This morning I started
my walk at 5:45, some 15 minutes earlier than usual. I was trying
to beat the heat just a little. Summer is really here in Santa
Fe, with the temperature topping 90 on most days. So even though
the air was cool when I set out, wearing only a T-shirt and
shorts, after just a few minutes of rigorous walking, I was
The budding of spring
flowers gave the air a fresh smell, which invigorated me. Because
we have had an extremely dry year, I was surprised that so many
flowers were blooming. In the long time that I have lived in
Santa Fe, I cannot remember a year as dry as this one. You wouldn't
think that a substance made up of two parts hydrogen and one
part oxygen could cause such a problem.
People who live in
areas that are being flooded wish they could send some of that
water to us, who need it so desperately. We would be more than
happy to take it. But nobody knows how to do that-so while some
places are washing away, we are burning up.
And it's not that
there is an absolute shortage of water-in fact, two-thirds of
the Earth is covered with the stuff. But most of all that water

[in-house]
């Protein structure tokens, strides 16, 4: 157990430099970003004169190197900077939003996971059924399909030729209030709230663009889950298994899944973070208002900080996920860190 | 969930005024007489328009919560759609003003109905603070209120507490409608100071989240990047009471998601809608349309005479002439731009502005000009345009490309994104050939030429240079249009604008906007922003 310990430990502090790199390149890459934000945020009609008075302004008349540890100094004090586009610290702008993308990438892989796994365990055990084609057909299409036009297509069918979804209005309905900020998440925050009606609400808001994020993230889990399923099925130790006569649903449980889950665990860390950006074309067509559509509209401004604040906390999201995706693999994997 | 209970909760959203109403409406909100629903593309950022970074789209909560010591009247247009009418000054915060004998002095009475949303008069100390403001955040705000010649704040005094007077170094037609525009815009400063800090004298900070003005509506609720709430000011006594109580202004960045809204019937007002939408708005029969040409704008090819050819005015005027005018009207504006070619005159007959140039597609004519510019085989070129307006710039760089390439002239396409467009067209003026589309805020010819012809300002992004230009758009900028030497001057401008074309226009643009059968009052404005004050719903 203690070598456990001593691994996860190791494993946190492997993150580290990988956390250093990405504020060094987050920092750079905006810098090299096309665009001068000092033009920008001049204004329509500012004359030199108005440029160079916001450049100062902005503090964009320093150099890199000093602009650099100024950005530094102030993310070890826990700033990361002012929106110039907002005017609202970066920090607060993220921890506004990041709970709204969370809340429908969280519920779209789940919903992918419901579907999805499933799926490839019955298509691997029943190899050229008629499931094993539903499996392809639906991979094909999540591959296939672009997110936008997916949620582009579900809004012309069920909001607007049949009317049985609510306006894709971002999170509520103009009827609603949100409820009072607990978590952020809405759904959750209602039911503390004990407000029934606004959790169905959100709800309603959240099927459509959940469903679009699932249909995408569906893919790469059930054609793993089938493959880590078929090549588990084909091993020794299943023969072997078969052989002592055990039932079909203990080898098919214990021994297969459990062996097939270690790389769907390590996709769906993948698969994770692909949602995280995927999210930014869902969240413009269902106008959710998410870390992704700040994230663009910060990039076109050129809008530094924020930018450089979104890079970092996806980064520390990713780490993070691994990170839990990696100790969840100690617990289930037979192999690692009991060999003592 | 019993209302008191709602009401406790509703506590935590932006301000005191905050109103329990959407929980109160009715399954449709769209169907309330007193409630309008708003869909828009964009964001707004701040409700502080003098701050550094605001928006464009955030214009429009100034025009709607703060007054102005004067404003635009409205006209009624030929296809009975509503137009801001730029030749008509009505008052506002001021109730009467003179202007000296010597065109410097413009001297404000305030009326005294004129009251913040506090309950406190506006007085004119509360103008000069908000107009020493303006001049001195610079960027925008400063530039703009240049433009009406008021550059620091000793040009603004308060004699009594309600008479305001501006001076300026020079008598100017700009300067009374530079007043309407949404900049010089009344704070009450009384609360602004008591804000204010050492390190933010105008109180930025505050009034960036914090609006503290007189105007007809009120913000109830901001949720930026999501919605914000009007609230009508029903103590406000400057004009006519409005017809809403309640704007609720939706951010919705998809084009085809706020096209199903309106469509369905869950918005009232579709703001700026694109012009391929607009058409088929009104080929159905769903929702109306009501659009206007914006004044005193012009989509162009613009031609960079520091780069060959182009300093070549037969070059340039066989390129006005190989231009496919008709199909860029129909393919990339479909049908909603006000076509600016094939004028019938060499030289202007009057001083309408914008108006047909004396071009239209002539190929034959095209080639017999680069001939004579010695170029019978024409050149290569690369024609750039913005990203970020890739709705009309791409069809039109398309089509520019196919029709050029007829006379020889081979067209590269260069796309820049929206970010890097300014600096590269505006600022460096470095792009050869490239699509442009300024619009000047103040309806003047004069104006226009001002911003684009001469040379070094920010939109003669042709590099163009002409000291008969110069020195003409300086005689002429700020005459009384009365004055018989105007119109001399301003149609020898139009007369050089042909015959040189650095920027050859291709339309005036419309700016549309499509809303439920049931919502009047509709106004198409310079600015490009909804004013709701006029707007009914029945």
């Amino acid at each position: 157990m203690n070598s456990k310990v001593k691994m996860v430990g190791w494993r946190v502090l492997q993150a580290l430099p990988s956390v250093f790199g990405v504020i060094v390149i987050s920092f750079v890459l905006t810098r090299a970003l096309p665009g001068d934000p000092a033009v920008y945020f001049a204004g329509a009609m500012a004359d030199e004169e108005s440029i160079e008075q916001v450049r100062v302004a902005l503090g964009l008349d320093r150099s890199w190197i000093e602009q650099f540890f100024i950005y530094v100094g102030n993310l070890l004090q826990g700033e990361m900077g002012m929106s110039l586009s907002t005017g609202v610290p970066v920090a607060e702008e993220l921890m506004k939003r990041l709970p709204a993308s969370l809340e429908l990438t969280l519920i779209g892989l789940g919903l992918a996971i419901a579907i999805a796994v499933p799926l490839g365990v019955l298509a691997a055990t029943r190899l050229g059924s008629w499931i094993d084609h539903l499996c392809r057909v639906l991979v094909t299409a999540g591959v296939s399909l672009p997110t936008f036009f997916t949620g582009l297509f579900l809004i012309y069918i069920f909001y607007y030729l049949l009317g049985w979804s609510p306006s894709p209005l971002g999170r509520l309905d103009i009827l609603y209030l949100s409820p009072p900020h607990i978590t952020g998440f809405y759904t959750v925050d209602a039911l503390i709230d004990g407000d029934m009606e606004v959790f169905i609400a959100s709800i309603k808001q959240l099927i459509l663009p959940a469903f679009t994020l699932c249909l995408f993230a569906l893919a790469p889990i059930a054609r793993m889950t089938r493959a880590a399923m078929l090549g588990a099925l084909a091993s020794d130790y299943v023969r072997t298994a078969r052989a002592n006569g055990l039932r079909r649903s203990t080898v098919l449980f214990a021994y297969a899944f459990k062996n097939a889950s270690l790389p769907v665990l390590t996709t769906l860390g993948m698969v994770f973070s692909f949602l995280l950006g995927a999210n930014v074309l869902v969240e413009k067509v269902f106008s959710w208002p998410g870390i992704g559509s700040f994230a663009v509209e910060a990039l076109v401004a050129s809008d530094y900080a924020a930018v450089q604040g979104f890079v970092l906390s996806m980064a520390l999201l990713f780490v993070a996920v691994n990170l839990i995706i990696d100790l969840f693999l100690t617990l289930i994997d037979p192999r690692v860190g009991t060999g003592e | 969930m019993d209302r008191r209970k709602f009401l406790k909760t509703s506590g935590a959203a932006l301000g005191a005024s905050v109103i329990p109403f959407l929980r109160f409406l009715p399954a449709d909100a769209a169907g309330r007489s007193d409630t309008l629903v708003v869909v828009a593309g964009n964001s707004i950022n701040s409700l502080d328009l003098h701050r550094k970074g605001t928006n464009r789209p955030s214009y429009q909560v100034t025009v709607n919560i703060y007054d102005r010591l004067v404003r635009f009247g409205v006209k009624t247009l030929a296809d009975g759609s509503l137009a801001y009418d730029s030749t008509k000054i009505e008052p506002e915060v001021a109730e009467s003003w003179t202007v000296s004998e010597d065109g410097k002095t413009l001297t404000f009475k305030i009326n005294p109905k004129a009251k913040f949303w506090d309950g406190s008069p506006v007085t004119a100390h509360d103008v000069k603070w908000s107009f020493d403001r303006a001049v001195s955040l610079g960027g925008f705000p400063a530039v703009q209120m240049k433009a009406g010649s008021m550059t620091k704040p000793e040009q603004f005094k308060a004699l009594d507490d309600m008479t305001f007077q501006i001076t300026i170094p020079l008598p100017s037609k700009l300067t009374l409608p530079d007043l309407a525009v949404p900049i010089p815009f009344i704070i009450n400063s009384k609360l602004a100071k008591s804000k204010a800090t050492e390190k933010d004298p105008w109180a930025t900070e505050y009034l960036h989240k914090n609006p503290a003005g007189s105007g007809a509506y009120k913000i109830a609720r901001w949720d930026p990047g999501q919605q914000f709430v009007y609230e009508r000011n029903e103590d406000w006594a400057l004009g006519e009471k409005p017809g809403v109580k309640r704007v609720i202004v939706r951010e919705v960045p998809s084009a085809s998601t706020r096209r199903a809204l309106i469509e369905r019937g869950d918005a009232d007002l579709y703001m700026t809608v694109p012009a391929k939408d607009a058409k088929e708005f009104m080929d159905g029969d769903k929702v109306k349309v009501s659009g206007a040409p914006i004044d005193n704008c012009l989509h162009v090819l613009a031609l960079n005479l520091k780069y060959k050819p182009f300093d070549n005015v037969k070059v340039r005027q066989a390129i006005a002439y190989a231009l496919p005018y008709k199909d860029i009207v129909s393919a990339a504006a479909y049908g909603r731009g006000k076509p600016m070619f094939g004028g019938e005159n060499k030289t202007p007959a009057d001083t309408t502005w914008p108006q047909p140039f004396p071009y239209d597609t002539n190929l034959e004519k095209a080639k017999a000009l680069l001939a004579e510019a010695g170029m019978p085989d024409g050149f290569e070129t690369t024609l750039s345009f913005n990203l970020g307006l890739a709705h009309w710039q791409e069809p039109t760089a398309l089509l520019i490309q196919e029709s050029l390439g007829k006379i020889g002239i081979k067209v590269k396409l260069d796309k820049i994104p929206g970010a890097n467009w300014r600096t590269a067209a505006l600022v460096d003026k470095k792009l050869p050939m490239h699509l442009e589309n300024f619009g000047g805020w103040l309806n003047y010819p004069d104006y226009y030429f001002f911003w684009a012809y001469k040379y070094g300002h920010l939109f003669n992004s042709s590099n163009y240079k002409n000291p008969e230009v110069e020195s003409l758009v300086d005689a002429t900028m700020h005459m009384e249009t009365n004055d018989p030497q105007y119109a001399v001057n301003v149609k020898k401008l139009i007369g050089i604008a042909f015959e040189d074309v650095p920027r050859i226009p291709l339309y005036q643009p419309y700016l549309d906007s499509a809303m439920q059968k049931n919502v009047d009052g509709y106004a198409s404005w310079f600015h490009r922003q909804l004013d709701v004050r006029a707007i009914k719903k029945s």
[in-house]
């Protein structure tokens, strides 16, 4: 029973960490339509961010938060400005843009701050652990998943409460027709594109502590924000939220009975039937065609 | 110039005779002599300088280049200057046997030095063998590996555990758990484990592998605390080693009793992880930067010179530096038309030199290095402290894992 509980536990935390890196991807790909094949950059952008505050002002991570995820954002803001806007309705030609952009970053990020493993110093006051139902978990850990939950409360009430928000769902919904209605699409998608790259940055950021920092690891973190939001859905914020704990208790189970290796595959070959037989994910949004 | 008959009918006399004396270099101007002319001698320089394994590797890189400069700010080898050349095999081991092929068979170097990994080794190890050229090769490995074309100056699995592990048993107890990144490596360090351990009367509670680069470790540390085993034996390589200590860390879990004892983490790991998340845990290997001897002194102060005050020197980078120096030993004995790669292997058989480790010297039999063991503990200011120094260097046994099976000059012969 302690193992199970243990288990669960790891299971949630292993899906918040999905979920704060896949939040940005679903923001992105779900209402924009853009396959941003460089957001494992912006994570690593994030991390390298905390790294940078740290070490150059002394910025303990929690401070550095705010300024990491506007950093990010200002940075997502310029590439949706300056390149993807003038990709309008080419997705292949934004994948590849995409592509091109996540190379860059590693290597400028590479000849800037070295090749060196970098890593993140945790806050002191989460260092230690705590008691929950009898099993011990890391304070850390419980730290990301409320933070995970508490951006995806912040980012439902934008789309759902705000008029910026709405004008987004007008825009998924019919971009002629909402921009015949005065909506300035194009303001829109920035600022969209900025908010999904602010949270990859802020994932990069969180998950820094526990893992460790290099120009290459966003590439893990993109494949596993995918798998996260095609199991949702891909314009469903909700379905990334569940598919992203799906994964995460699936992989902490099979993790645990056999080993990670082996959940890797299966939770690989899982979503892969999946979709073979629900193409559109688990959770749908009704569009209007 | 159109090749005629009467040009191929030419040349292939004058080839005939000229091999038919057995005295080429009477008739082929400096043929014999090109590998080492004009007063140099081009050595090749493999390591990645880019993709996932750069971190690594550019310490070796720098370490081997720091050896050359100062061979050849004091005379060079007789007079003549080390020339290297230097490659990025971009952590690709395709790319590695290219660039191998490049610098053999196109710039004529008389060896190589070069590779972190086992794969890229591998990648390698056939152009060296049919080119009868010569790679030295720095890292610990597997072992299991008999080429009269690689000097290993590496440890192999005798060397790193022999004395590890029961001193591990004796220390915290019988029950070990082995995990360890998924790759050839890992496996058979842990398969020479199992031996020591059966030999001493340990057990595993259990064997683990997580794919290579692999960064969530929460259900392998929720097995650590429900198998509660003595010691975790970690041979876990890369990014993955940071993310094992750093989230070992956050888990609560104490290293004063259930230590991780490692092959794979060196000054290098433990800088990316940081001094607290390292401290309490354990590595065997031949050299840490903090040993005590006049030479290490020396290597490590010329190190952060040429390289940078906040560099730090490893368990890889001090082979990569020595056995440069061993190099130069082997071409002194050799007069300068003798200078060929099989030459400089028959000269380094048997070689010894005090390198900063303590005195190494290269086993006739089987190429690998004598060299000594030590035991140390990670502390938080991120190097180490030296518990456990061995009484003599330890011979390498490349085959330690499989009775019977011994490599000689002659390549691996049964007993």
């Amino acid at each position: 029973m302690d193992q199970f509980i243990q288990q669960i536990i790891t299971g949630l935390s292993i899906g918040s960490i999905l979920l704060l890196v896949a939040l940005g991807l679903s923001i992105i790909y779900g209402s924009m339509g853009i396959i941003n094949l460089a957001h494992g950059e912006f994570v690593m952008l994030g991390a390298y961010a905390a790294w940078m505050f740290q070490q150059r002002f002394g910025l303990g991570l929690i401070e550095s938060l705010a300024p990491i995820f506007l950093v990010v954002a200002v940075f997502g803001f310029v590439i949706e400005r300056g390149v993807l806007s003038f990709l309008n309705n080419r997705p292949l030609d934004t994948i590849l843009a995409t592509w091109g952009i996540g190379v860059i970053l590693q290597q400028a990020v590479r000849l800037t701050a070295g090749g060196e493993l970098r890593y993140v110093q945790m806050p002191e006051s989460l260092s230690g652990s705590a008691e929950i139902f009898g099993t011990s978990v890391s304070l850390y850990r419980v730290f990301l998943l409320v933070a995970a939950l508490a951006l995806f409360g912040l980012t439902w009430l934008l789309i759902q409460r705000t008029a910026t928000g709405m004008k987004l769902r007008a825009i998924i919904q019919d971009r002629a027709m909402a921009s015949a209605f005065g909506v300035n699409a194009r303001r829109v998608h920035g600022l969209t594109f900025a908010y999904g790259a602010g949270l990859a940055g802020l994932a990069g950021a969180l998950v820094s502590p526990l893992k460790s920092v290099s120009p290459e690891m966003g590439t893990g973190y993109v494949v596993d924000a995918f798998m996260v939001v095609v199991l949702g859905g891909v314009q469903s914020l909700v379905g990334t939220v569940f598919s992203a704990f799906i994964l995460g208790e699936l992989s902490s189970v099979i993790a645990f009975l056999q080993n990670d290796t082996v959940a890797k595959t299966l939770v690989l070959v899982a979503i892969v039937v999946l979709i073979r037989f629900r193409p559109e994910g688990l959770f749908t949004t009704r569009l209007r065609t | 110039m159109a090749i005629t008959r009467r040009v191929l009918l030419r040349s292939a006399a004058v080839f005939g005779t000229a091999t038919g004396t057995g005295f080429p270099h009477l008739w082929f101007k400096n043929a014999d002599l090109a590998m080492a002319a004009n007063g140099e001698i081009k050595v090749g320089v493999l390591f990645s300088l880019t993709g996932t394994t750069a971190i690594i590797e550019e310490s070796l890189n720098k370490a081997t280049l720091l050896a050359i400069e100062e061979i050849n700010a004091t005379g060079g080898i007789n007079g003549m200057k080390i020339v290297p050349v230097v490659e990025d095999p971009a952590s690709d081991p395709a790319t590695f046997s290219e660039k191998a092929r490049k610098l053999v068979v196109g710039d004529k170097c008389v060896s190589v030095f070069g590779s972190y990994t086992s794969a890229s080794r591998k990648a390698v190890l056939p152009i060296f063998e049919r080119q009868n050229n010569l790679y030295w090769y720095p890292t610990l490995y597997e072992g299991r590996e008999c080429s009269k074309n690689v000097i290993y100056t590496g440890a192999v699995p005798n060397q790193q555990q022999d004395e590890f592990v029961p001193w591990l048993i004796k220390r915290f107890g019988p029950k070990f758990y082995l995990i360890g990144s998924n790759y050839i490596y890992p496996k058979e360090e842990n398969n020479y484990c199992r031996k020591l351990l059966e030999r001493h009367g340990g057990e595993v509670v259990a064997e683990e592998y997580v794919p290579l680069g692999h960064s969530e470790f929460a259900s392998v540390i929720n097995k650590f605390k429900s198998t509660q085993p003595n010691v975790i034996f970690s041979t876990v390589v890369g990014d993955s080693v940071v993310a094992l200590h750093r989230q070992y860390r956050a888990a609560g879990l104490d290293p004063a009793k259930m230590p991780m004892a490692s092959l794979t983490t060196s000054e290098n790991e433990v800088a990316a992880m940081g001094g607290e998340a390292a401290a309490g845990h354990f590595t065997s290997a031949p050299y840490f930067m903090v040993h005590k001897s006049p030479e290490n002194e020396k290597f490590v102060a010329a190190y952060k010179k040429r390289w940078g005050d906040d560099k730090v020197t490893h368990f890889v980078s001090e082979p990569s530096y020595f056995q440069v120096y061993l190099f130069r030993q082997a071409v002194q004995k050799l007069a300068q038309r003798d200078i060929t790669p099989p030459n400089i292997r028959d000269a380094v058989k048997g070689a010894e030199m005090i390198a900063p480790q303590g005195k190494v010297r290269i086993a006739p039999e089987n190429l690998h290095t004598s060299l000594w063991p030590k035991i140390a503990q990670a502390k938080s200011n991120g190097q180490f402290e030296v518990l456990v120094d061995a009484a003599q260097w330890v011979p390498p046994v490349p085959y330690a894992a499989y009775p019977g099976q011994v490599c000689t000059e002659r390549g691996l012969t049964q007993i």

is in the oceans, and no one yet has figured out how to desalinate
it in an inexpensive way.
We figured out how
to get to the moon. We moved oil hundreds of miles across the
fragile tundra of the North Slope of Alaska. We keep advancing
medicine at an astonishing rate-and yet we cannot come up with
a method to take the NaCl out of H2O in some simple, affordable
Water, like air,
is one of those things that humans can do without for only a
very short period of time. Obviously, taking salt out of water
is a bigger problem than I think it ought to be-but if we ever
solve it, the redistribution of water shouldn't be too hard.
Like many other semi-arid
areas, Santa Fe has had a history of occasional water shortages.
But unlike some cities, Santa Fe somehow never gets around to
curing ours. Our city government lives by the philosophy that,
like the old song says, "Manana, manana, manana is soon enough
for us." Well, c'est la vie. (But that's French, isn't it? Spanish
Yet as much as this
manana philosophy grinds on my mind, maybe it is precisely that
philosophy that has given this wonderful city its charm.
As I walked along,
I tried to look at the bright side of the drought. For starters,
I told myself that lack of water makes for low humidity. But
that ain't gonna get it, I quickly realized, because it also
means dry or dead landscaping, high forest-fire risk, no water
served at restaurants (but really, who needs it when there is
wine?), etc., etc., etc.
As such thoughts
raced through my mind I suddenly came to a decision. I decided
to slow down so that I wouldn't perspire so much and would therefore
require less water in my shower after the walk. The thought
that I had made a slight contribution to conserve water for
our city made me happy. I always like to do my part. Have a